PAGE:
Fresh thinking on growth and development in Asia and the Pacific

Building Strong Disaster Risk Management Systems in Asia

Event | 10 - 12 June 2014 Chengdu, PRC

Post-event statement

A three-day policy dialogue on the challenges of disasters caused by climate change, compound disasters, and the lessons learned from rapid recovery and prevention, was held in Chengdu, the People's Republic of China, from 10 to 12 June. The event, organized in collaboration with the Institute for Disaster Management and Reconstruction, Sichuan University, was attended by senior officials from the ministries of finance, and agencies involved in disaster risk management (DRM) in their respective economies in the Asia and Pacific region.

The workshop addressed two key DRM issues: (i) DRM challenges facing the region's economies, and (ii) best practices to manage disaster risks.


The Asia and Pacific region is one of the most vulnerable regions to natural disasters due to its geographic location. Not only does it experience the largest share of natural disasters, the region also accounts for the greatest number of disaster victims per year. Six of the top 10 countries in terms of people killed by natural disasters are in Asia (Sapir et al. 2013). According to ADBI's recent study, Disaster Risk Management in Asia and the Pacific, ADB member countries represent 57% of the global population but bear 88% of disaster-affected populations.

ADBI has recently concluded a joint study with ADB on DRM in the Asia and Pacific region. Recognizing that in 2015, two international frameworks (the Millennium Development Goals and the Hyogo Framework for Action) will draw to a close, the study was conducted to inform the international debate on progress with both frameworks to define ways to manage the debate and establish critical links to development policies and practices.

The policy dialogue on DRM systems introduced the key findings and conclusions of the study to regional policymakers by a team of international consultants who conducted the research. The study's key findings and conclusions were supplemented with case studies of four recent major disasters in the Asia and Pacific region: the 2013 Typhoon Haiyan in the Philippines, the 2011 Great East Japan Earthquake, the 2008 Great Sichuan Earthquake in the PRC, and the 2013 Cyclone Phailin in India. Through the use of case studies of these major disasters, this policy dialogue identified the lessons and best practices to improve DRM systems.


The key workshop conclusions were as follows:

Climate Change

  • While the number of disasters has increased, the majority of disasters are hydro-meteorological, with geological disasters showing a relatively stable trend.
  • It appears that climate change has caused an increasing number of tropical storms, and increased both the size and impact of cyclones.
  • However, developing countries will also need to improve their seismic surveys and take additional precautions.

Compound Disasters

  • A compound disaster is an emergency situation with adverse consequences resulting from different, but related, disaster-agents, such as an earthquake followed by a fire outbreak. The 2011 Great East Japan Earthquake had extraordinary consequences and showed that hazards lurk beyond one's normal expectations.

Safer Reconstruction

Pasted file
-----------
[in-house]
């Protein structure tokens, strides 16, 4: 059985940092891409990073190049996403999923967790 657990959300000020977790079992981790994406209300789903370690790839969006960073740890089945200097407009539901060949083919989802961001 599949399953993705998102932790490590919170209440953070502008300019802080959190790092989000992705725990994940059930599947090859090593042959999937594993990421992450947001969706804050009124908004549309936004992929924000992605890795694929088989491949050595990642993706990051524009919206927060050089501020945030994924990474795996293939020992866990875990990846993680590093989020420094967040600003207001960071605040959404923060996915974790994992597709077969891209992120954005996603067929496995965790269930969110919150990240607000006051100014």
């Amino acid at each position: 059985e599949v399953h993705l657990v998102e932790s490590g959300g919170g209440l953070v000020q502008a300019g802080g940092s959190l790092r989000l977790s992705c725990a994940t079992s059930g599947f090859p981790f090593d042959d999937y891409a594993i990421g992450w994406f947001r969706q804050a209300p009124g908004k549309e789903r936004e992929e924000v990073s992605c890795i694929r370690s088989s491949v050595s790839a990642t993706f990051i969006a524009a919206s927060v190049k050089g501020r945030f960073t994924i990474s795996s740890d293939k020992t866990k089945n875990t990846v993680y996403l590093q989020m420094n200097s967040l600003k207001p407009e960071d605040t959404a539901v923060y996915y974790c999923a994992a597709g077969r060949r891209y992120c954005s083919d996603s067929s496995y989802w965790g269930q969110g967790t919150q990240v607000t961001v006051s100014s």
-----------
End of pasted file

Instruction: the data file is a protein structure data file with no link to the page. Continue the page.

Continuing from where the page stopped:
• Reconstruction can occur on a massive scale with strong government support. However, the cost of operations should be given adequate attention.
  • A comprehensive analysis of disaster preparedness must accompany any reconstruction plan.

Acceptable Risks

  • Due to rising populations in developing countries, designing collapse-proof buildings is too costly. We cannot rely solely on engineering, so different sectors will have to cooperate and coordinate to address disaster risks. Adequate risk assessment should be conducted through interdisciplinary cooperation.
  • Economists will need to make assessments of cost-effectiveness in reconstruction for sustainable development.
  • Mortality data is only helpful in evaluating past historical situations to provide a comparison with the scale of the human impact of disasters.
  • Human losses are not covered by insurance because their expected life income could be misleading as the aged do not make any income.

General Principles

  • There is no unique single model with which to create a strong national DRM system. However, general principles should be followed.
  • For most national reconstruction and recovery plans, responsibilities should be shared and indicated clearly for each stakeholder.
  • An effective DRM system must shift from a top-down to a bottom-up design with investment in training and education. DRM training should be done locally to encourage people to plan and prepare for disasters. Sichuan University has launched a DRM master course, and hazard education has been made a core course for other undergraduates throughout the university—a highly commendable development.
  • Disaster information should become a public good. Controlling disasters is an interdisciplinary process with the responsibility to be shared among different sectors. The key to achieving this is through information technology.
  • One needs to study how reconstruction will impact the local ecology and ensure the sustainability of all disaster recovery and reconstruction plans.
  • Social resilience is just as important to reconstruction as engineering resilience. Following the 2011 Great East Japan Earthquake, for example, Japanese investment banks opened their offices early the next business day in order to calm worried clients. This helped prevent a financial catastrophe, which could have compounded Japan's already serious situation after the disaster.